Shikha Bhatnagar

Global Social Impact Consultant

Over seventeen years of programming, policy analysis, advocacy, and business development experience across sectors with stakeholders on critical global issues such as economic & political development, education, health, security, diversity & inclusion, and civil society (including women's rights). 

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Resources for the SWE (Single Woman Entrepreneur)

Cross-posted from LinkedIn

It is now a well-established fact that women have a much more difficult time accessing financing for new ventures than men. (Even Shark Tank is guilty of this: http://mashable.com/2016/01/15/shark-tank-women-entrepreneurs/#AfnMVztxCkqK.) If women in general are facing barriers, how much harder is it for single women who may not have the same day to day financial and emotional support as their married, dual-income household counterparts? This isn't meant to be an "us" (single) vs. "them" (married) discussion - it just seems that the overwhelming majority of the successful female entrepreneurs I have met or read about are married and I suspect that there is probably a reason behind this. 

Where are the stories about single women who have created successful ventures? How do their entrepreneurial journeys differ from those of married women?  What resources did they utilize to achieve their goals? Does an unmarried woman have to be independently wealthy or come out of the financial and legal sectors to have built enough of a nest egg to mitigate risk? Are there books, organizations, mentorship programs out there to support single women entrepreneurs?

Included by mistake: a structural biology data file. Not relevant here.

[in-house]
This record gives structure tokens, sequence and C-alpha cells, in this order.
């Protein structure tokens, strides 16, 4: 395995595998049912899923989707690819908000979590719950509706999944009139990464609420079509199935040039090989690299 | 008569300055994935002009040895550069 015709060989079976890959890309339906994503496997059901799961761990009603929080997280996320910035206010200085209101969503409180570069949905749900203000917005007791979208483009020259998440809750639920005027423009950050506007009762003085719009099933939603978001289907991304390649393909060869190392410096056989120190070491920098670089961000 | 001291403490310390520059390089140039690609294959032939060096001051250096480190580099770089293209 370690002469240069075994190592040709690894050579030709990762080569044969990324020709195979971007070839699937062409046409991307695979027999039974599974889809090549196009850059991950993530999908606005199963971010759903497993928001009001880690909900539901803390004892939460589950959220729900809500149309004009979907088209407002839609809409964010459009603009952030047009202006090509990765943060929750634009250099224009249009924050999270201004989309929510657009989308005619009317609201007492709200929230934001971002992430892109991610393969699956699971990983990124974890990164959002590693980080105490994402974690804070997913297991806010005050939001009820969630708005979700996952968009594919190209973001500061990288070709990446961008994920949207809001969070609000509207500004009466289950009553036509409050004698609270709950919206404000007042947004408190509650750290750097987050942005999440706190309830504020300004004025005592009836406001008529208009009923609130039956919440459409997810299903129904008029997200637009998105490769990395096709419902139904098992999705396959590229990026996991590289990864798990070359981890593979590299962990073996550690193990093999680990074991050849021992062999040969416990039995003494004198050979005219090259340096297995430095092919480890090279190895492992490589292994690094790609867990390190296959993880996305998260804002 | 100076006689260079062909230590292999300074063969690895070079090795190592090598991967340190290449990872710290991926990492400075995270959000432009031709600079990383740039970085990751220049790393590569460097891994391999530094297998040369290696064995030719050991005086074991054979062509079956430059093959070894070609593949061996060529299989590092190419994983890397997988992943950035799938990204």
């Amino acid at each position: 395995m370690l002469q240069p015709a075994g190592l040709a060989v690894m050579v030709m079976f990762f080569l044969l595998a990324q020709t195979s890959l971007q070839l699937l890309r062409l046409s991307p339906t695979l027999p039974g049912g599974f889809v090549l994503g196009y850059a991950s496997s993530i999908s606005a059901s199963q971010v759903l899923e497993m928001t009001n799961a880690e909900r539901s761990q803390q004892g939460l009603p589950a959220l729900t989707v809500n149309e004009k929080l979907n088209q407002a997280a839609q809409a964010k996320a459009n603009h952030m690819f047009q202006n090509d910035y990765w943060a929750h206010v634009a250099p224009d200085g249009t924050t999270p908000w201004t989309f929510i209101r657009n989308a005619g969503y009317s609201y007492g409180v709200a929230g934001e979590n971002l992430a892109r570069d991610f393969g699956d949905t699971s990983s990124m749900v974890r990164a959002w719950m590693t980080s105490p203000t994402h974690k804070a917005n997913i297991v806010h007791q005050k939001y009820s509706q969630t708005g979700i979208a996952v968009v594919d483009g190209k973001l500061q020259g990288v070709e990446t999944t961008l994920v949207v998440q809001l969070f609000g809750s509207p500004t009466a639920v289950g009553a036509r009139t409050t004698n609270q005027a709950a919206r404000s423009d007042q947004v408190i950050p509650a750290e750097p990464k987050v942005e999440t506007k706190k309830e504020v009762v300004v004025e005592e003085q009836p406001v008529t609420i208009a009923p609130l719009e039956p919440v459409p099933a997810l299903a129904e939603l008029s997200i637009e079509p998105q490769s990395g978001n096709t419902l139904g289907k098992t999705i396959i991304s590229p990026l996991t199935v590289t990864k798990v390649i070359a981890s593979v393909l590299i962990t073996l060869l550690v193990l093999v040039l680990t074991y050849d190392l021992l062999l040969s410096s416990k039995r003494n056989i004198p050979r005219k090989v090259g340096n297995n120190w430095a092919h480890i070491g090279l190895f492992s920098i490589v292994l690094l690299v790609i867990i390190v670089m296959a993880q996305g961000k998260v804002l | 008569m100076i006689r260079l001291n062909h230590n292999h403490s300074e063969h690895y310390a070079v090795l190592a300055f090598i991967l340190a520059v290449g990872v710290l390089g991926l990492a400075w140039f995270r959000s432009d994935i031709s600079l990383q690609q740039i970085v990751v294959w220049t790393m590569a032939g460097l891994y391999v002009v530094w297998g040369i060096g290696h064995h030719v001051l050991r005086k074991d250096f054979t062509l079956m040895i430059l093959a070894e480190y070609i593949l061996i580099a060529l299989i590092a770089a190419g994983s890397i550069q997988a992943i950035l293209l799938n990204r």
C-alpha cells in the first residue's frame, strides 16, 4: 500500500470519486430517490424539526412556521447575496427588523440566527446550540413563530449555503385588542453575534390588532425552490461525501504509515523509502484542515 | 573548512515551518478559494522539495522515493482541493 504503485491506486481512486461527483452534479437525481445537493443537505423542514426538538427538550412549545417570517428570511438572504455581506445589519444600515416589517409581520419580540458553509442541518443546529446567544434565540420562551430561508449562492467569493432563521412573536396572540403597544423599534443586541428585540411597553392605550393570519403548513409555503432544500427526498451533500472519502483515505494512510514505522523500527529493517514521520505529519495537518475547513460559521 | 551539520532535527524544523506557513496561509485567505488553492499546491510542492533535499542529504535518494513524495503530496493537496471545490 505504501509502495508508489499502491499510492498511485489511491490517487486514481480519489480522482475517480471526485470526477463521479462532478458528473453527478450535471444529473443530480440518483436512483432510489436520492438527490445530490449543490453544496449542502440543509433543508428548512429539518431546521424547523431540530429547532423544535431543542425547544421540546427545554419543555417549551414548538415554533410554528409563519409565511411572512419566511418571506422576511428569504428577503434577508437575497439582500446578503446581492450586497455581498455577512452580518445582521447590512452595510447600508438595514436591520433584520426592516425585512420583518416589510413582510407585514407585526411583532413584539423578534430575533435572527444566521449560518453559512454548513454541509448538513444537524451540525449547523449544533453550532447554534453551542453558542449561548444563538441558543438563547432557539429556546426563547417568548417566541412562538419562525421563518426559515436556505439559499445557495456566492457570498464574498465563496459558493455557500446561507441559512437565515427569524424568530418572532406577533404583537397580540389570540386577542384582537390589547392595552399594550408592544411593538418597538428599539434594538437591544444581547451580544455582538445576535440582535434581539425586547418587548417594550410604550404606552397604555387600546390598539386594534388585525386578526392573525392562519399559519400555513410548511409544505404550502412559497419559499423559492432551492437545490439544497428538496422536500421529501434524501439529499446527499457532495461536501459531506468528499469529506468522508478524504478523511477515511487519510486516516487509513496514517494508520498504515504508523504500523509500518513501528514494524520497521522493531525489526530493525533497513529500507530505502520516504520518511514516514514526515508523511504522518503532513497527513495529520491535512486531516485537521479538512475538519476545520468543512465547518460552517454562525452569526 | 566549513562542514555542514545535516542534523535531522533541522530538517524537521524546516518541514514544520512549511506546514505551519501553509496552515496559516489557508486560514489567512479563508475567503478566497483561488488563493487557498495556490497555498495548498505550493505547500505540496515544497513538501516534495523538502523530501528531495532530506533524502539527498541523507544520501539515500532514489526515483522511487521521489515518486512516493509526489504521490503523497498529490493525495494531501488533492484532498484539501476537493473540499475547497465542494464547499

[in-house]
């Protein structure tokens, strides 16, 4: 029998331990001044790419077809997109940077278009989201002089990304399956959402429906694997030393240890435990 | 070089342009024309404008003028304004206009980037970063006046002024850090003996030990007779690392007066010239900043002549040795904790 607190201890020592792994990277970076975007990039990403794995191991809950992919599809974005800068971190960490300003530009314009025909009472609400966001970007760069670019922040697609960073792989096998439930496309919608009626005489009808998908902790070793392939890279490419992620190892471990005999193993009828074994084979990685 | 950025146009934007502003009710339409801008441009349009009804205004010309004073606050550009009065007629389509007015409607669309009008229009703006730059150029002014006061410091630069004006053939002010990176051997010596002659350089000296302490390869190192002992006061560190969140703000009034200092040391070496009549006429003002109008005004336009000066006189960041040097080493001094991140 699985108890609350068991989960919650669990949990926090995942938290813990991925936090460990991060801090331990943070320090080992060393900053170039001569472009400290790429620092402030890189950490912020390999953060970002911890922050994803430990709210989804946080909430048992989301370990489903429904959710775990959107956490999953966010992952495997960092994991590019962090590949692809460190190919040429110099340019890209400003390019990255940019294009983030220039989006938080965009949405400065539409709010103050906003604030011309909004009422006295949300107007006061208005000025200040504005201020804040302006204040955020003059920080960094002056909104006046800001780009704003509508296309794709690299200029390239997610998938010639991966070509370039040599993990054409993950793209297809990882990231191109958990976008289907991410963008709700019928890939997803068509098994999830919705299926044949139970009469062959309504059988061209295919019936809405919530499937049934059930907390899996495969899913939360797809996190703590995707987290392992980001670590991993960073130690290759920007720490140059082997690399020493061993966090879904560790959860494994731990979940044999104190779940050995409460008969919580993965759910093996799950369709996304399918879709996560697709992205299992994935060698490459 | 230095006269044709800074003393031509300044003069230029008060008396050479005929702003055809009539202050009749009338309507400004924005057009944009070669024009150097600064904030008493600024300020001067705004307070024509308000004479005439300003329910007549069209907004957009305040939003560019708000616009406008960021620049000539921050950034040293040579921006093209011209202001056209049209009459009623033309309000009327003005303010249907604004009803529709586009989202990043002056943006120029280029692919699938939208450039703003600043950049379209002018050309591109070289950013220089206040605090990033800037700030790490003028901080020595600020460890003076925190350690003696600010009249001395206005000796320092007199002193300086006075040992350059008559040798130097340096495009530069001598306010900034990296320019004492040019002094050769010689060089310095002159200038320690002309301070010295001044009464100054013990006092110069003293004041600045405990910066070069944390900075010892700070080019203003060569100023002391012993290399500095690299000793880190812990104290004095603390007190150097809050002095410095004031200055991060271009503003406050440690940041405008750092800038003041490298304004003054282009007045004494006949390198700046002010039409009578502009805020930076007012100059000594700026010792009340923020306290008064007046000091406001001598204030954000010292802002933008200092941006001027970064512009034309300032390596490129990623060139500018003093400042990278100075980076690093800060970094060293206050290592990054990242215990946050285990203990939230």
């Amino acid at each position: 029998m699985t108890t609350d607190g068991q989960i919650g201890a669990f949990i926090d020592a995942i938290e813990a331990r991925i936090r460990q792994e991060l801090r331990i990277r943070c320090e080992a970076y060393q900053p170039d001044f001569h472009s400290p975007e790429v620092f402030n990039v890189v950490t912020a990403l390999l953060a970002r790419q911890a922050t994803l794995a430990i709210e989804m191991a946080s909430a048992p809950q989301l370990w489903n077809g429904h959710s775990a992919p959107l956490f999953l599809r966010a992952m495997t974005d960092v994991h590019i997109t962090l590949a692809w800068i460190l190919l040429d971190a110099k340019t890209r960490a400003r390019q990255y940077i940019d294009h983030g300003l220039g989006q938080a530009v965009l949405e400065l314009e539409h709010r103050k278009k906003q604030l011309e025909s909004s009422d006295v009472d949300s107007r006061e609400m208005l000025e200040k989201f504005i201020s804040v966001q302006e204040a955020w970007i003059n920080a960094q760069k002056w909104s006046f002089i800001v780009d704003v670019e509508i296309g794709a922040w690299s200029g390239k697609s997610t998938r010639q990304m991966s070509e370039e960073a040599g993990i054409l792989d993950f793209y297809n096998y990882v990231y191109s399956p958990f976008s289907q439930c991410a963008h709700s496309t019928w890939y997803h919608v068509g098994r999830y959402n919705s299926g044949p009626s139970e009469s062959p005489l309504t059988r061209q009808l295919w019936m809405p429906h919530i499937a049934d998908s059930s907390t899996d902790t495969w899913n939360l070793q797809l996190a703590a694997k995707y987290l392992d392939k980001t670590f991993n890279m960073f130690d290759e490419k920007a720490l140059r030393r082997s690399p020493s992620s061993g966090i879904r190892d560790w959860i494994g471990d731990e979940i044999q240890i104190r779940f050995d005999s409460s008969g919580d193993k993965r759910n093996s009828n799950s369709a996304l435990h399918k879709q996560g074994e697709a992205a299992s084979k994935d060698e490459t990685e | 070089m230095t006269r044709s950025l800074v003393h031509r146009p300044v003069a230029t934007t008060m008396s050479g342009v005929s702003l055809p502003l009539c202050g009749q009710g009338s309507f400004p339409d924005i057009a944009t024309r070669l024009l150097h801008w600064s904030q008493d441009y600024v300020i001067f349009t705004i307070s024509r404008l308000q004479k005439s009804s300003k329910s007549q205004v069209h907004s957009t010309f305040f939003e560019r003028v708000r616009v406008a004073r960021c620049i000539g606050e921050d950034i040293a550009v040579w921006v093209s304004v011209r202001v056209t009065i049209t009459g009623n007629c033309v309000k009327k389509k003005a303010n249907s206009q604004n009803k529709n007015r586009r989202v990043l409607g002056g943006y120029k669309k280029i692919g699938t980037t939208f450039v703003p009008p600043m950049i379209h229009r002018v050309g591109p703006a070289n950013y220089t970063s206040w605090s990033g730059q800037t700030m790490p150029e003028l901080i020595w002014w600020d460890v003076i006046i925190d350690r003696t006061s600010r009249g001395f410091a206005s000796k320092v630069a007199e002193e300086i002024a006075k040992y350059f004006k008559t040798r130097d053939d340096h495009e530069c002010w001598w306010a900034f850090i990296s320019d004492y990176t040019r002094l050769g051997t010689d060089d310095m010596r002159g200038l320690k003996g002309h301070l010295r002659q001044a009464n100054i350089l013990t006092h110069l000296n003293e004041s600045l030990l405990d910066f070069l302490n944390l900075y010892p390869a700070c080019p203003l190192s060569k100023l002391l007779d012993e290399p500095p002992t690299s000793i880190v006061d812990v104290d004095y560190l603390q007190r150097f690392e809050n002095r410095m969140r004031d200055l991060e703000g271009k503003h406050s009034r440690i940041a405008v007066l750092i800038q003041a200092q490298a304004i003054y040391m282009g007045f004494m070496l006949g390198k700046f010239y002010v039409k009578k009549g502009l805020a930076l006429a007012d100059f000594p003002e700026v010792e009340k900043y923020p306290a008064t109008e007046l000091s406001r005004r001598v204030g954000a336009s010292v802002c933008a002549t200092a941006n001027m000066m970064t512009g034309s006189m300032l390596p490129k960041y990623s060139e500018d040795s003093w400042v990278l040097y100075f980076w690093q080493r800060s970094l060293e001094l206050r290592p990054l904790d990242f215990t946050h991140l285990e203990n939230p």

I'm asking for my own curiosity, but more importantly, to share with others and bring this conversation out into the open, especially as an increasingly greater number of women start their own businesses. The startup ecosystem already penalizes aspiring entrepreneurs simply because they're women, plus single people in general are penalized by our government, society, and employers for not conforming, voluntarily or not, to the institution of marriage, and I would be remiss if I didn't mention the additional barriers that women of color face. Is this double or potentially triple burden creating a prohibitive environment for unmarried women to achieve their aspirations of starting their own businesses? If so, what needs to change in order to level this grossly uneven playing field? 

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